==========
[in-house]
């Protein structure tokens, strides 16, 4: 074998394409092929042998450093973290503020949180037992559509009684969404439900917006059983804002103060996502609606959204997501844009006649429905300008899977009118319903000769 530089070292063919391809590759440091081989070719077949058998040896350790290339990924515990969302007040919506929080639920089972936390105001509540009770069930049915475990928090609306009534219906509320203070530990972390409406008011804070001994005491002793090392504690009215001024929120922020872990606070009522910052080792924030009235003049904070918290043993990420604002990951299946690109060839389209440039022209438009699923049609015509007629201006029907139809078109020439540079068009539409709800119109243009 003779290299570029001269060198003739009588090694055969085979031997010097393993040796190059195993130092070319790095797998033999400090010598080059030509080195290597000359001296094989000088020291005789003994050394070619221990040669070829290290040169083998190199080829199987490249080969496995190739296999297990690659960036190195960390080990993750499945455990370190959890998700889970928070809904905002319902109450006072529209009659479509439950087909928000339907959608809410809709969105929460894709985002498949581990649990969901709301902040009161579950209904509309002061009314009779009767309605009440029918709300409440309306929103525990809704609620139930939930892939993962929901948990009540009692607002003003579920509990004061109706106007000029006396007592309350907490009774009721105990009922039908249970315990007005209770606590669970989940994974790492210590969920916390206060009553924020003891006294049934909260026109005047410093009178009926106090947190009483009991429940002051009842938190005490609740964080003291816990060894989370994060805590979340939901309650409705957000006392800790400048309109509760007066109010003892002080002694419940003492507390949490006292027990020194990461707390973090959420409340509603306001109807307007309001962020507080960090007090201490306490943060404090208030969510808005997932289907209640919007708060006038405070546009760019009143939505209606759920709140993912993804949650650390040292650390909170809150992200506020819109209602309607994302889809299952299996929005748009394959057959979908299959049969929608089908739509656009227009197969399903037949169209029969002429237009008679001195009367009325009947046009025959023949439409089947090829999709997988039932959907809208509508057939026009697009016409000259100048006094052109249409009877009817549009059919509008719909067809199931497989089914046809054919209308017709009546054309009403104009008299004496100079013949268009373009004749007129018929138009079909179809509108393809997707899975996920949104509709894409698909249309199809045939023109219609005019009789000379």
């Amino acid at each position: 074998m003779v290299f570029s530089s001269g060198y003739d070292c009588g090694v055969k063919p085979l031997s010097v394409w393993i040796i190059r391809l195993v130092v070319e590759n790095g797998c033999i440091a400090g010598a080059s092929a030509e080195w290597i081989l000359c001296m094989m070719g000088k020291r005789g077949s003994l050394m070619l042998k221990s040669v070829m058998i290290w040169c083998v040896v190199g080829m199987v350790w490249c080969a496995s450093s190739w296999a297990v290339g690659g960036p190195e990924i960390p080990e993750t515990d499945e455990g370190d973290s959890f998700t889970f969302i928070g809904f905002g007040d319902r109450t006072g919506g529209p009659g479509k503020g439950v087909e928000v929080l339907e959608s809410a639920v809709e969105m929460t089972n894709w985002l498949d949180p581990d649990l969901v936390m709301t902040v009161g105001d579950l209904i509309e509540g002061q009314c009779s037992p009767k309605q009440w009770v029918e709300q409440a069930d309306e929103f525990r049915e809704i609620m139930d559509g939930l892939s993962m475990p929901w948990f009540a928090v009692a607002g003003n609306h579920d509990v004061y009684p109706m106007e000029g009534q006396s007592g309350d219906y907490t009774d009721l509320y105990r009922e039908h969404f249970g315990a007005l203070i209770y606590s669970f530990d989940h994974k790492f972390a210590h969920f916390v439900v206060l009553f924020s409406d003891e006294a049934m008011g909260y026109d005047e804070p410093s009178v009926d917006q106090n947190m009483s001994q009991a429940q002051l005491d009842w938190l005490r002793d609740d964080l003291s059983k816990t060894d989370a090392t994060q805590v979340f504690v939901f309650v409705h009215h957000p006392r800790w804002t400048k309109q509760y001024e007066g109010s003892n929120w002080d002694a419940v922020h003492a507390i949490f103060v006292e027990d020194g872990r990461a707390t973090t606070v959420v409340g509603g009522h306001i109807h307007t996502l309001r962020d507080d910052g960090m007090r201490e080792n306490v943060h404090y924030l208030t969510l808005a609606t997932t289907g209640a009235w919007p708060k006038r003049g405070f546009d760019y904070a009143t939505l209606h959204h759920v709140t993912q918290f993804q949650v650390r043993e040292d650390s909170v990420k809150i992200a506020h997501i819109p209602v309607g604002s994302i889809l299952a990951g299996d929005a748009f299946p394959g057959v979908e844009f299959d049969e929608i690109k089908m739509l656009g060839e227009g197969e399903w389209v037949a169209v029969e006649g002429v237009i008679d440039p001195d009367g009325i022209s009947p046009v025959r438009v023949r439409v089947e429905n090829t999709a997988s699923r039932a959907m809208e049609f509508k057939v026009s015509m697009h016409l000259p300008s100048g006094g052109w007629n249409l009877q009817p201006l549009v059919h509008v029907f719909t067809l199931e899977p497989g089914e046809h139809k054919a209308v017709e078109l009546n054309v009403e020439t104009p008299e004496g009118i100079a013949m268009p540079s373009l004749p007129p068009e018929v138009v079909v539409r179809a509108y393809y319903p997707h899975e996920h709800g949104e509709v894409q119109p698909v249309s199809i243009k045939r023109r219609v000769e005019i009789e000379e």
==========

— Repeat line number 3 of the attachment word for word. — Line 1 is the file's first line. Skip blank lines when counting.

């Amino acid at each position: 074998m003779v290299f570029s530089s001269g060198y003739d070292c009588g090694v055969k063919p085979l031997s010097v394409w393993i040796i190059r391809l195993v130092v070319e590759n790095g797998c033999i440091a400090g010598a080059s092929a030509e080195w290597i081989l000359c001296m094989m070719g000088k020291r005789g077949s003994l050394m070619l042998k221990s040669v070829m058998i290290w040169c083998v040896v190199g080829m199987v350790w490249c080969a496995s450093s190739w296999a297990v290339g690659g960036p190195e990924i960390p080990e993750t515990d499945e455990g370190d973290s959890f998700t889970f969302i928070g809904f905002g007040d319902r109450t006072g919506g529209p009659g479509k503020g439950v087909e928000v929080l339907e959608s809410a639920v809709e969105m929460t089972n894709w985002l498949d949180p581990d649990l969901v936390m709301t902040v009161g105001d579950l209904i509309e509540g002061q009314c009779s037992p009767k309605q009440w009770v029918e709300q409440a069930d309306e929103f525990r049915e809704i609620m139930d559509g939930l892939s993962m475990p929901w948990f009540a928090v009692a607002g003003n609306h579920d509990v004061y009684p109706m106007e000029g009534q006396s007592g309350d219906y907490t009774d009721l509320y105990r009922e039908h969404f249970g315990a007005l203070i209770y606590s669970f530990d989940h994974k790492f972390a210590h969920f916390v439900v206060l009553f924020s409406d003891e006294a049934m008011g909260y026109d005047e804070p410093s009178v009926d917006q106090n947190m009483s001994q009991a429940q002051l005491d009842w938190l005490r002793d609740d964080l003291s059983k816990t060894d989370a090392t994060q805590v979340f504690v939901f309650v409705h009215h957000p006392r800790w804002t400048k309109q509760y001024e007066g109010s003892n929120w002080d002694a419940v922020h003492a507390i949490f103060v006292e027990d020194g872990r990461a707390t973090t606070v959420v409340g509603g009522h306001i109807h307007t996502l309001r962020d507080d910052g960090m007090r201490e080792n306490v943060h404090y924030l208030t969510l808005a609606t997932t289907g209640a009235w919007p708060k006038r003049g405070f546009d760019y904070a009143t939505l209606h959204h759920v709140t993912q918290f993804q949650v650390r043993e040292d650390s909170v990420k809150i992200a506020h997501i819109p209602v309607g604002s994302i889809l299952a990951g299996d929005a748009f299946p394959g057959v979908e844009f299959d049969e929608i690109k089908m739509l656009g060839e227009g197969e399903w389209v037949a169209v029969e006649g002429v237009i008679d440039p001195d009367g009325i022209s009947p046009v025959r438009v023949r439409v089947e429905n090829t999709a997988s699923r039932a959907m809208e049609f509508k057939v026009s015509m697009h016409l000259p300008s100048g006094g052109w007629n249409l009877q009817p201006l549009v059919h509008v029907f719909t067809l199931e899977p497989g089914e046809h139809k054919a209308v017709e078109l009546n054309v009403e020439t104009p008299e004496g009118i100079a013949m268009p540079s373009l004749p007129p068009e018929v138009v079909v539409r179809a509108y393809y319903p997707h899975e996920h709800g949104e509709v894409q119109p698909v249309s199809i243009k045939r023109r219609v000769e005019i009789e000379e």